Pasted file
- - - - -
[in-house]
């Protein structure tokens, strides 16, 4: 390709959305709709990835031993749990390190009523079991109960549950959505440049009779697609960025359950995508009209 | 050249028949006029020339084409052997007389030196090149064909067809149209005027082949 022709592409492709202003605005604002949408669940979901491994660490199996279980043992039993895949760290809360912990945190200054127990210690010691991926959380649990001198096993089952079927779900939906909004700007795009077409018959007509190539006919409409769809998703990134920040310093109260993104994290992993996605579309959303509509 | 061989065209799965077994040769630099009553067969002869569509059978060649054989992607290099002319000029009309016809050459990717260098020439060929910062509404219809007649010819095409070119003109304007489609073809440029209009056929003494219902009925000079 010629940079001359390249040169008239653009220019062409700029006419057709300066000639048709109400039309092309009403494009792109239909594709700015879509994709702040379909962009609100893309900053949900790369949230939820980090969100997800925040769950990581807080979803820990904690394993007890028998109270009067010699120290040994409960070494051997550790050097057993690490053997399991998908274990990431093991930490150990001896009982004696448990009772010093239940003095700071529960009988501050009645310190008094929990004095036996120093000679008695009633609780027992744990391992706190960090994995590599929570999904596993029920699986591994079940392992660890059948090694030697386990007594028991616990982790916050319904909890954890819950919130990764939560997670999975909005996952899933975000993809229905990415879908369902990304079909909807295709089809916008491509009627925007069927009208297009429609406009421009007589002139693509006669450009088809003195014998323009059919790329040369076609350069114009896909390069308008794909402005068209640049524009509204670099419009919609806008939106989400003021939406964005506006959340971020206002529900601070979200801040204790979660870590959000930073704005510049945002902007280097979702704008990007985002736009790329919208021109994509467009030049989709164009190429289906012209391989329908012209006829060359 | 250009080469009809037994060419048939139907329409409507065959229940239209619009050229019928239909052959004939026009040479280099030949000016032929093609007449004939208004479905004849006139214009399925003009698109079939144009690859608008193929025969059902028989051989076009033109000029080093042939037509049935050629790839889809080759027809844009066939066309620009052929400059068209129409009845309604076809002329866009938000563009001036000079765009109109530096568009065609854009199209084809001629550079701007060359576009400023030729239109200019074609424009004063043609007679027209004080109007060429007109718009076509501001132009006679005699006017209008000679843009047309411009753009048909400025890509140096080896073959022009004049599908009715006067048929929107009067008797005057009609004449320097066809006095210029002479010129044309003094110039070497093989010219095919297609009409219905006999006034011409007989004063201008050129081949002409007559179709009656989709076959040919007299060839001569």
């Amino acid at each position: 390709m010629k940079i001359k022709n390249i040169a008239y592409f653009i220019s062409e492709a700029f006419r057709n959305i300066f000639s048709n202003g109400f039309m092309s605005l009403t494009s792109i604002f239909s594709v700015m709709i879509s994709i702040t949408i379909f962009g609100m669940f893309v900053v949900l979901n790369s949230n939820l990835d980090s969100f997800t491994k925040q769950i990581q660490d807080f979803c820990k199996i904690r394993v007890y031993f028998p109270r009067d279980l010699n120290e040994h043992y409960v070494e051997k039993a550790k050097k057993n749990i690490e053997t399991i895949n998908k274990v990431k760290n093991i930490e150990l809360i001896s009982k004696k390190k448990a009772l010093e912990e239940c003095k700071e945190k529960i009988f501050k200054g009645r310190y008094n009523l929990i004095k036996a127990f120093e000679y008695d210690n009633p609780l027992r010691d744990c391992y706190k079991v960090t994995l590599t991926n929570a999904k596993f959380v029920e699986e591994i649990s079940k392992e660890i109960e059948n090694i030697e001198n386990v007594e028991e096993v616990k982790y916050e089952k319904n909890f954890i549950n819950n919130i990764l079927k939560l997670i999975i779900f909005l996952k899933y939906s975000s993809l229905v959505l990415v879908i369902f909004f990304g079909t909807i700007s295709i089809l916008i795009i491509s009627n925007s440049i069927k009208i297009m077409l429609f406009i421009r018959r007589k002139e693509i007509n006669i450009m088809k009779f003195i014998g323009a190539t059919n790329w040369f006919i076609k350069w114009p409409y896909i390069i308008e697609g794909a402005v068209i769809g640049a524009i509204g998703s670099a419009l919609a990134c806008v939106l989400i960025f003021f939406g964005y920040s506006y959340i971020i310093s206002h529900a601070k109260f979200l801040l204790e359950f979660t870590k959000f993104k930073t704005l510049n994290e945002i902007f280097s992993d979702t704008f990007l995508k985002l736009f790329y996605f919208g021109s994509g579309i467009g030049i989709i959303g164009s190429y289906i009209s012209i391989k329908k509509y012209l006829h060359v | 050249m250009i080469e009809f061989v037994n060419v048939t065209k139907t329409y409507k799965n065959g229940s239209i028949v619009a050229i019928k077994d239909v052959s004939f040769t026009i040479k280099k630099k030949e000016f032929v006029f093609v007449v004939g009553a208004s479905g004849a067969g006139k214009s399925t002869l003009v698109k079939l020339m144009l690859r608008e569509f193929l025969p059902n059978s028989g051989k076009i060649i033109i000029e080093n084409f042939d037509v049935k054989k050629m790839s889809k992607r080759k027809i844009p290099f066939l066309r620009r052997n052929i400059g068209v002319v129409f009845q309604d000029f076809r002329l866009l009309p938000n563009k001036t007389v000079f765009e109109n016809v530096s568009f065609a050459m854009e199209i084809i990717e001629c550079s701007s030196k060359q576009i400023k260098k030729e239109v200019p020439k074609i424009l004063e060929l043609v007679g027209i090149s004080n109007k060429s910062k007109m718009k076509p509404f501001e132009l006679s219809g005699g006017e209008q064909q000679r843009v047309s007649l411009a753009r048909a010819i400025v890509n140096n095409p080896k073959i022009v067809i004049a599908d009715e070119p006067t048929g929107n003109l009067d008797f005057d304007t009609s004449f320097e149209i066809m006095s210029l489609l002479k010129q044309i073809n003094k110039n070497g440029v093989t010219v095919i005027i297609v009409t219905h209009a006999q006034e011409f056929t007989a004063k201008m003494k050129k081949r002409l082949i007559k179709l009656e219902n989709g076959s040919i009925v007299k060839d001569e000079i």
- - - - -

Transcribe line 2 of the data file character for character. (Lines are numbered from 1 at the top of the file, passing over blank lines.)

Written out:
């Protein structure tokens, strides 16, 4: 390709959305709709990835031993749990390190009523079991109960549950959505440049009779697609960025359950995508009209 | 050249028949006029020339084409052997007389030196090149064909067809149209005027082949 022709592409492709202003605005604002949408669940979901491994660490199996279980043992039993895949760290809360912990945190200054127990210690010691991926959380649990001198096993089952079927779900939906909004700007795009077409018959007509190539006919409409769809998703990134920040310093109260993104994290992993996605579309959303509509 | 061989065209799965077994040769630099009553067969002869569509059978060649054989992607290099002319000029009309016809050459990717260098020439060929910062509404219809007649010819095409070119003109304007489609073809440029209009056929003494219902009925000079 010629940079001359390249040169008239653009220019062409700029006419057709300066000639048709109400039309092309009403494009792109239909594709700015879509994709702040379909962009609100893309900053949900790369949230939820980090969100997800925040769950990581807080979803820990904690394993007890028998109270009067010699120290040994409960070494051997550790050097057993690490053997399991998908274990990431093991930490150990001896009982004696448990009772010093239940003095700071529960009988501050009645310190008094929990004095036996120093000679008695009633609780027992744990391992706190960090994995590599929570999904596993029920699986591994079940392992660890059948090694030697386990007594028991616990982790916050319904909890954890819950919130990764939560997670999975909005996952899933975000993809229905990415879908369902990304079909909807295709089809916008491509009627925007069927009208297009429609406009421009007589002139693509006669450009088809003195014998323009059919790329040369076609350069114009896909390069308008794909402005068209640049524009509204670099419009919609806008939106989400003021939406964005506006959340971020206002529900601070979200801040204790979660870590959000930073704005510049945002902007280097979702704008990007985002736009790329919208021109994509467009030049989709164009190429289906012209391989329908012209006829060359 | 250009080469009809037994060419048939139907329409409507065959229940239209619009050229019928239909052959004939026009040479280099030949000016032929093609007449004939208004479905004849006139214009399925003009698109079939144009690859608008193929025969059902028989051989076009033109000029080093042939037509049935050629790839889809080759027809844009066939066309620009052929400059068209129409009845309604076809002329866009938000563009001036000079765009109109530096568009065609854009199209084809001629550079701007060359576009400023030729239109200019074609424009004063043609007679027209004080109007060429007109718009076509501001132009006679005699006017209008000679843009047309411009753009048909400025890509140096080896073959022009004049599908009715006067048929929107009067008797005057009609004449320097066809006095210029002479010129044309003094110039070497093989010219095919297609009409219905006999006034011409007989004063201008050129081949002409007559179709009656989709076959040919007299060839001569």